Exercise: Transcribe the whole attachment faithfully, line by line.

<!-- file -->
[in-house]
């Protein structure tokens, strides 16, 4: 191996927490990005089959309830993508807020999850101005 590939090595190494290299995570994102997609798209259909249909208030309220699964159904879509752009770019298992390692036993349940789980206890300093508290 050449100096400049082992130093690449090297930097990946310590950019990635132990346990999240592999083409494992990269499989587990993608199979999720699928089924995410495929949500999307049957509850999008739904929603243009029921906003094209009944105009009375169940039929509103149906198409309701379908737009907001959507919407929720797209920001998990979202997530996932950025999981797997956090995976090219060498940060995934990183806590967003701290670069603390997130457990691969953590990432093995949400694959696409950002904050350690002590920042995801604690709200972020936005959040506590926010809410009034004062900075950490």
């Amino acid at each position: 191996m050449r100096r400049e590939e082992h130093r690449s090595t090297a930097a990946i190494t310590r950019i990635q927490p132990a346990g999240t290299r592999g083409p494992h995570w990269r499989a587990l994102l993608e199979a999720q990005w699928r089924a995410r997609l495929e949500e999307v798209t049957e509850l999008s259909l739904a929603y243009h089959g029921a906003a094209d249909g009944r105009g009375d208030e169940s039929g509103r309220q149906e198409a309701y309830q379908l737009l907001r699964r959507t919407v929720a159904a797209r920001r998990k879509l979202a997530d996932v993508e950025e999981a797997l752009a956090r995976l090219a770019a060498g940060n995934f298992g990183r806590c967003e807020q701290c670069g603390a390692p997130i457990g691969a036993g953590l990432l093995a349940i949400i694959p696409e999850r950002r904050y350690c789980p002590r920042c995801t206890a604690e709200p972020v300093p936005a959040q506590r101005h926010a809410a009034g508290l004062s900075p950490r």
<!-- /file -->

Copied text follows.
[in-house]
């Protein structure tokens, strides 16, 4: 191996927490990005089959309830993508807020999850101005 590939090595190494290299995570994102997609798209259909249909208030309220699964159904879509752009770019298992390692036993349940789980206890300093508290 050449100096400049082992130093690449090297930097990946310590950019990635132990346990999240592999083409494992990269499989587990993608199979999720699928089924995410495929949500999307049957509850999008739904929603243009029921906003094209009944105009009375169940039929509103149906198409309701379908737009907001959507919407929720797209920001998990979202997530996932950025999981797997956090995976090219060498940060995934990183806590967003701290670069603390997130457990691969953590990432093995949400694959696409950002904050350690002590920042995801604690709200972020936005959040506590926010809410009034004062900075950490």
């Amino acid at each position: 191996m050449r100096r400049e590939e082992h130093r690449s090595t090297a930097a990946i190494t310590r950019i990635q927490p132990a346990g999240t290299r592999g083409p494992h995570w990269r499989a587990l994102l993608e199979a999720q990005w699928r089924a995410r997609l495929e949500e999307v798209t049957e509850l999008s259909l739904a929603y243009h089959g029921a906003a094209d249909g009944r105009g009375d208030e169940s039929g509103r309220q149906e198409a309701y309830q379908l737009l907001r699964r959507t919407v929720a159904a797209r920001r998990k879509l979202a997530d996932v993508e950025e999981a797997l752009a956090r995976l090219a770019a060498g940060n995934f298992g990183r806590c967003e807020q701290c670069g603390a390692p997130i457990g691969a036993g953590l990432l093995a349940i949400i694959p696409e999850r950002r904050y350690c789980p002590r920042c995801t206890a604690e709200p972020v300093p936005a959040q506590r101005h926010a809410a009034g508290l004062s900075p950490r």